Angola, one of the two main suppliers of oil to China may in 2014 become Africa’s largest oil producer once again, with new wells coming online and production stagnating in Nigeria.
After starting the year at a low, due to technical problems on some oil rigs, Angola’s oil production is recovering, and state oil company Sonangol expects production to reach 2 million barrels a day in 2015.
A recent report by Ecobank Research said that the production increase would be driven by a new project led by French oil company Total, known as CLOV, which will add between 160,000 to 200,000 barrels to daily production.
“Angola can potentially recover its place as Africa’s main oil producer at the end of 2014,” according to the update of the “Energy, Oil and Gas” report.
More than three years after the first auction of blocks in the pre-salt layer, eight offshore projects are about to be launched, including one in Block 15-06 that has daily production of 80,000 barrels and total estimated reserves of 200 million barrels.
Italian oil company ENI, which is the block’s operator, expects to launch exploration next year with production in the eastern quarter of the block, which should add another 49,000 barrels.
Nigeria is currently Africa’s top oil producer, but lost that title to Angola in 2009, due to militant attacks on some production facilities in the Niger Delta.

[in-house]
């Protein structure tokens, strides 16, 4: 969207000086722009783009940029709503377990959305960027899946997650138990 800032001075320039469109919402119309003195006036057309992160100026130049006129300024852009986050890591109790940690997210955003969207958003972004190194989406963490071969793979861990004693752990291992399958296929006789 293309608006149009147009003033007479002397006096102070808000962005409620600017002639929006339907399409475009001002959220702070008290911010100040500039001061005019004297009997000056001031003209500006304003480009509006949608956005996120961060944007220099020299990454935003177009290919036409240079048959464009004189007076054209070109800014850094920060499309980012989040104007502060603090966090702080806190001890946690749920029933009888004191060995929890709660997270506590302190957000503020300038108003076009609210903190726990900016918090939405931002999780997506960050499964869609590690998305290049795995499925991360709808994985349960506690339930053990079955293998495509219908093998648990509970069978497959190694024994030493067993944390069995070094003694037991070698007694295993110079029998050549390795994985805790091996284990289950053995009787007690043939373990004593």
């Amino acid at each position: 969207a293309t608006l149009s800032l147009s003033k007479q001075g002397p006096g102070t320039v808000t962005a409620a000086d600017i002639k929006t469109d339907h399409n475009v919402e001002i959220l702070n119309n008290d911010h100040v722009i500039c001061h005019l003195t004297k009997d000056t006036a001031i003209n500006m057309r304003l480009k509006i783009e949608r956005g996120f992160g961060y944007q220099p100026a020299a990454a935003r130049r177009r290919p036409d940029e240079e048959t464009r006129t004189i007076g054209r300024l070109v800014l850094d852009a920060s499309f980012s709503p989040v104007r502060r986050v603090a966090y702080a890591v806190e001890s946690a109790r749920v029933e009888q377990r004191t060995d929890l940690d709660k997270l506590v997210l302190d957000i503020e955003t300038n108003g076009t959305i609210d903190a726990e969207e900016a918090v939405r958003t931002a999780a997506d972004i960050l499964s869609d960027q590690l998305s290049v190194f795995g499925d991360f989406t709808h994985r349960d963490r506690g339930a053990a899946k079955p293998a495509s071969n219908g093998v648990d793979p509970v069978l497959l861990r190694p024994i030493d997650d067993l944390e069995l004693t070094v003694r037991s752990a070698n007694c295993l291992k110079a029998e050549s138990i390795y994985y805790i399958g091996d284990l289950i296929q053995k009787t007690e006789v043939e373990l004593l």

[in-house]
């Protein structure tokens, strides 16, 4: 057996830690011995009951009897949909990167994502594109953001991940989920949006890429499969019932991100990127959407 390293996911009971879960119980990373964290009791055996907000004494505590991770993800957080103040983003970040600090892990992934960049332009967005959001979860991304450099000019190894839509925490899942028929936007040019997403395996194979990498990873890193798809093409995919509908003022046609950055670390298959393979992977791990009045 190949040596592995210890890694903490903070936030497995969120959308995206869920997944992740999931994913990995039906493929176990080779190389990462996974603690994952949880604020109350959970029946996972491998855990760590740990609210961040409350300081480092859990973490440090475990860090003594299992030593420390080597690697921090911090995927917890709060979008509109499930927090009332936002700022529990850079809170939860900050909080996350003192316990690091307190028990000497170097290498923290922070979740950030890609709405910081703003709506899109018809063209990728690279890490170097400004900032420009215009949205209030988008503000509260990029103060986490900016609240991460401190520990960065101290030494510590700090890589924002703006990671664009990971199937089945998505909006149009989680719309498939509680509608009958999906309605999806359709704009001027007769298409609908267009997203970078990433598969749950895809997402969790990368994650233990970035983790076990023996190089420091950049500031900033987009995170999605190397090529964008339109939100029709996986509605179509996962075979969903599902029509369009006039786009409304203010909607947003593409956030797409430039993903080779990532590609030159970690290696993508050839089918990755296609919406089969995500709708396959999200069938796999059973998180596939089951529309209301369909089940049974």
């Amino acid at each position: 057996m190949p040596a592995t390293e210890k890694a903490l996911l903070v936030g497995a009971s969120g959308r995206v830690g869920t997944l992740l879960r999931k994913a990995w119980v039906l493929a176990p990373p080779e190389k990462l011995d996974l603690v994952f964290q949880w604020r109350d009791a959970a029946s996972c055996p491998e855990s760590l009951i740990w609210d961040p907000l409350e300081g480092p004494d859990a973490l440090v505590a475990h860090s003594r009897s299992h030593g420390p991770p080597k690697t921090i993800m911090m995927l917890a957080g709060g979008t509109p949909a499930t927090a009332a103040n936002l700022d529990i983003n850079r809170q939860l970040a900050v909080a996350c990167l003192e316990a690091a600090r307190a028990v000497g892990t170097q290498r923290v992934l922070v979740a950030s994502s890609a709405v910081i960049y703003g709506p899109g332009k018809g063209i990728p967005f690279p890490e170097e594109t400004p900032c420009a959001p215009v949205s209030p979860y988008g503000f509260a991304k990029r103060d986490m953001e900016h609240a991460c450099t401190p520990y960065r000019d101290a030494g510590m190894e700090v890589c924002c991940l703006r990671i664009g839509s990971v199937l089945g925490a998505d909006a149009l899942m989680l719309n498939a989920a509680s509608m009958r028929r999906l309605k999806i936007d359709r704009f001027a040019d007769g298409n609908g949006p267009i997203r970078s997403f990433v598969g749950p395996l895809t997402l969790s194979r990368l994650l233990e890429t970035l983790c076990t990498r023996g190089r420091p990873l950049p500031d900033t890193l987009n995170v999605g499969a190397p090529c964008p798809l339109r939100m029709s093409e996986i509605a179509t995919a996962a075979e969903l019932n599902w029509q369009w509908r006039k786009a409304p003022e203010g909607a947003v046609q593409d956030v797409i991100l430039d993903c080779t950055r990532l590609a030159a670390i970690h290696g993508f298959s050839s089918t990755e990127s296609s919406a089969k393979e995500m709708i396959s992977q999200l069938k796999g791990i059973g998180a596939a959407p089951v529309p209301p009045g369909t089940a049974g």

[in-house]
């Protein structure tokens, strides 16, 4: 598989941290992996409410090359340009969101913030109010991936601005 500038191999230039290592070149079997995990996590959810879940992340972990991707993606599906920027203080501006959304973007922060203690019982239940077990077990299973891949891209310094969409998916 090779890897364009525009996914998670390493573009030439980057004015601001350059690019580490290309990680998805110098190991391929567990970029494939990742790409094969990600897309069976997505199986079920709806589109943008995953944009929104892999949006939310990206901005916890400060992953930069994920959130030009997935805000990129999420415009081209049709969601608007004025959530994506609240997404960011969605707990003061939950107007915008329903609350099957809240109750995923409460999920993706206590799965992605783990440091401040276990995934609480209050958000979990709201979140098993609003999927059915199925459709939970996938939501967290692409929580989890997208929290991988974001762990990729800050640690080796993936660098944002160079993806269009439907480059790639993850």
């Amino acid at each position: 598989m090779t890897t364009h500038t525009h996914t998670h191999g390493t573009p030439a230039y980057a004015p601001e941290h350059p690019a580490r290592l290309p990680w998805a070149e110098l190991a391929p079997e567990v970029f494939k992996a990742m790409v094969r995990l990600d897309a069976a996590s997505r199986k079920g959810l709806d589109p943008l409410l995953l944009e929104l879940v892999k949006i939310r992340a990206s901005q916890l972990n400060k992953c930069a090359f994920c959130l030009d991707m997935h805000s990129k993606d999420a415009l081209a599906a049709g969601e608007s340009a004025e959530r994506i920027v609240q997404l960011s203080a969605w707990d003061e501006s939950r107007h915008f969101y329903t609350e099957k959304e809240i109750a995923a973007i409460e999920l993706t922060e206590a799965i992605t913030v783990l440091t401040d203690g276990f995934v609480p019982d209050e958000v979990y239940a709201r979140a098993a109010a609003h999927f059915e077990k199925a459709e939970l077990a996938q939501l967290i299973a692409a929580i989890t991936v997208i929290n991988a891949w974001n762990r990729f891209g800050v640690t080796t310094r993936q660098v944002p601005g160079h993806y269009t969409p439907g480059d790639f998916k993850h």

Due to security issues in the region and more broadly in the Gulf of Guinea, Nigeria’s production has fallen consistently short of forecasts: last year, the target was 2.53 million barrels, but actual production was around just 2.1 million barrels.
According to the BMI consultancy, security, political and legislative concerns are expected to lead to the postponement of investment projects by oil multinationals in Nigeria, preventing the growth of the industry.
“Without the adoption of the Oil Industry Law more offshore project delays may occur, resulting in a stagnation in Nigerian production,” said BMI.
This situation is different to the one in Angola, where the government has mandated Sonangol in recent weeks to proceed with a round of licensing for 10 onshore oil blocks in the Lower Congo and Kwanza basins.
In April, Total and its partners announced an investment of US$16 billion in the Kaombo project in Block 32, off the coast of Luanda, which is expected to start in 2017 with a production capacity of 230,000 barrels per day.
Angolan oil production increased by an average of 15 percent per year between 2002 and 2008, reaching 1.8 million barrels last year, according to the American Department of Energy.
China is the destination of much of this production, which represents almost all of the US$32 billion in goods imported from Angola in 2013, when trade between the two countries was more than twice that of 2009.
At a recent press conference to present the oil company’s 2013 results, the chief executive of Sonangol, Anabela Fonseca, said China will “continue to be a major energy consumer for some time.” (macauhub/AO/CN )